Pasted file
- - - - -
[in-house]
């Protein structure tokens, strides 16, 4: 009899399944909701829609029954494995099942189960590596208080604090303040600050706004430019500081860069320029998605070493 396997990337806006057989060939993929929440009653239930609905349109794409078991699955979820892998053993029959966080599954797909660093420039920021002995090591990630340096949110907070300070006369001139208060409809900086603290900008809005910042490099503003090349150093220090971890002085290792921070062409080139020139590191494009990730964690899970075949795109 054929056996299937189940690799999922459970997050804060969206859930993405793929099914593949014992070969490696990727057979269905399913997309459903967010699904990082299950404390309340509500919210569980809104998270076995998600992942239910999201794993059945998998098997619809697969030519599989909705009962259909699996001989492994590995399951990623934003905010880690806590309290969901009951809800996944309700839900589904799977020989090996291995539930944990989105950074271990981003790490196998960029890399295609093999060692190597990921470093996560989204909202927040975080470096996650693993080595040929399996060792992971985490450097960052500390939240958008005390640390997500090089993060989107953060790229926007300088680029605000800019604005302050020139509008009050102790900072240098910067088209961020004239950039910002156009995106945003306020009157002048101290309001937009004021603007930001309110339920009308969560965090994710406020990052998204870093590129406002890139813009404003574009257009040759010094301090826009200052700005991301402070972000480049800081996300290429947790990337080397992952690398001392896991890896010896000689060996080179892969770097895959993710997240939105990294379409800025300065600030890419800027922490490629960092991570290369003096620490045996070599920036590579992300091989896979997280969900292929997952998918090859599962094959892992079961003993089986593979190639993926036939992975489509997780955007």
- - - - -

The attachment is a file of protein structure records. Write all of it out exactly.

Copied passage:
[in-house]
């Protein structure tokens, strides 16, 4: 009899399944909701829609029954494995099942189960590596208080604090303040600050706004430019500081860069320029998605070493 396997990337806006057989060939993929929440009653239930609905349109794409078991699955979820892998053993029959966080599954797909660093420039920021002995090591990630340096949110907070300070006369001139208060409809900086603290900008809005910042490099503003090349150093220090971890002085290792921070062409080139020139590191494009990730964690899970075949795109 054929056996299937189940690799999922459970997050804060969206859930993405793929099914593949014992070969490696990727057979269905399913997309459903967010699904990082299950404390309340509500919210569980809104998270076995998600992942239910999201794993059945998998098997619809697969030519599989909705009962259909699996001989492994590995399951990623934003905010880690806590309290969901009951809800996944309700839900589904799977020989090996291995539930944990989105950074271990981003790490196998960029890399295609093999060692190597990921470093996560989204909202927040975080470096996650693993080595040929399996060792992971985490450097960052500390939240958008005390640390997500090089993060989107953060790229926007300088680029605000800019604005302050020139509008009050102790900072240098910067088209961020004239950039910002156009995106945003306020009157002048101290309001937009004021603007930001309110339920009308969560965090994710406020990052998204870093590129406002890139813009404003574009257009040759010094301090826009200052700005991301402070972000480049800081996300290429947790990337080397992952690398001392896991890896010896000689060996080179892969770097895959993710997240939105990294379409800025300065600030890419800027922490490629960092991570290369003096620490045996070599920036590579992300091989896979997280969900292929997952998918090859599962094959892992079961003993089986593979190639993926036939992975489509997780955007």